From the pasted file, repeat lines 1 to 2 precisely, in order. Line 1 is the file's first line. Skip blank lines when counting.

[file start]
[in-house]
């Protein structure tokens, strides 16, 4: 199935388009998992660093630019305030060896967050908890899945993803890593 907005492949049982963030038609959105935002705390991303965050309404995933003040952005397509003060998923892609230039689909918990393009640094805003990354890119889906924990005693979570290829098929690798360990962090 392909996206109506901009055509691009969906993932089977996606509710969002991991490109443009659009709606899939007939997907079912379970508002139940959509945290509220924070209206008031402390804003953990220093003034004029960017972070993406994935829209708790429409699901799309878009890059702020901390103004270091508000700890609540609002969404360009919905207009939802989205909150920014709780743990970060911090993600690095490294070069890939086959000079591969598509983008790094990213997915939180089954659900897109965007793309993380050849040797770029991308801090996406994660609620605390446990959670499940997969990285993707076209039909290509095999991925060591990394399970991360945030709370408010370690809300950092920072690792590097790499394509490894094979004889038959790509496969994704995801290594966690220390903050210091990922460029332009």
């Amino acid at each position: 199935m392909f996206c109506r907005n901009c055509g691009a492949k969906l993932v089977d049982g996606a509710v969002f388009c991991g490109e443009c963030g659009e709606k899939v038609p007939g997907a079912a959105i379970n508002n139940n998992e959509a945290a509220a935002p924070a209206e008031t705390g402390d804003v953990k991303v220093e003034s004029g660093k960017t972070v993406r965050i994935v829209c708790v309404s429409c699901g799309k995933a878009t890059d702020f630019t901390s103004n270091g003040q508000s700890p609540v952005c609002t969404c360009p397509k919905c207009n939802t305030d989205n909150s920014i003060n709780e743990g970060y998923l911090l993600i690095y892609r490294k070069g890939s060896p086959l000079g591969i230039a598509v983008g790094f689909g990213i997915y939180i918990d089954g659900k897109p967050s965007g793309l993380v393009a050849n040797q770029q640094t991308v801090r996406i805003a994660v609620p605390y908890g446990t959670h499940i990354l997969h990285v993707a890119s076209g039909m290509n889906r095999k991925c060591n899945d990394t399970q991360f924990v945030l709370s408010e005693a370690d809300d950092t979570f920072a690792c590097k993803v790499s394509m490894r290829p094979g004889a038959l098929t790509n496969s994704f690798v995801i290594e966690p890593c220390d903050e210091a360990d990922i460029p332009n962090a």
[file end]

[in-house]
């Protein structure tokens, strides 16, 4: 199935388009998992660093630019305030060896967050908890899945993803890593 907005492949049982963030038609959105935002705390991303965050309404995933003040952005397509003060998923892609230039689909918990393009640094805003990354890119889906924990005693979570290829098929690798360990962090 392909996206109506901009055509691009969906993932089977996606509710969002991991490109443009659009709606899939007939997907079912379970508002139940959509945290509220924070209206008031402390804003953990220093003034004029960017972070993406994935829209708790429409699901799309878009890059702020901390103004270091508000700890609540609002969404360009919905207009939802989205909150920014709780743990970060911090993600690095490294070069890939086959000079591969598509983008790094990213997915939180089954659900897109965007793309993380050849040797770029991308801090996406994660609620605390446990959670499940997969990285993707076209039909290509095999991925060591990394399970991360945030709370408010370690809300950092920072690792590097790499394509490894094979004889038959790509496969994704995801290594966690220390903050210091990922460029332009």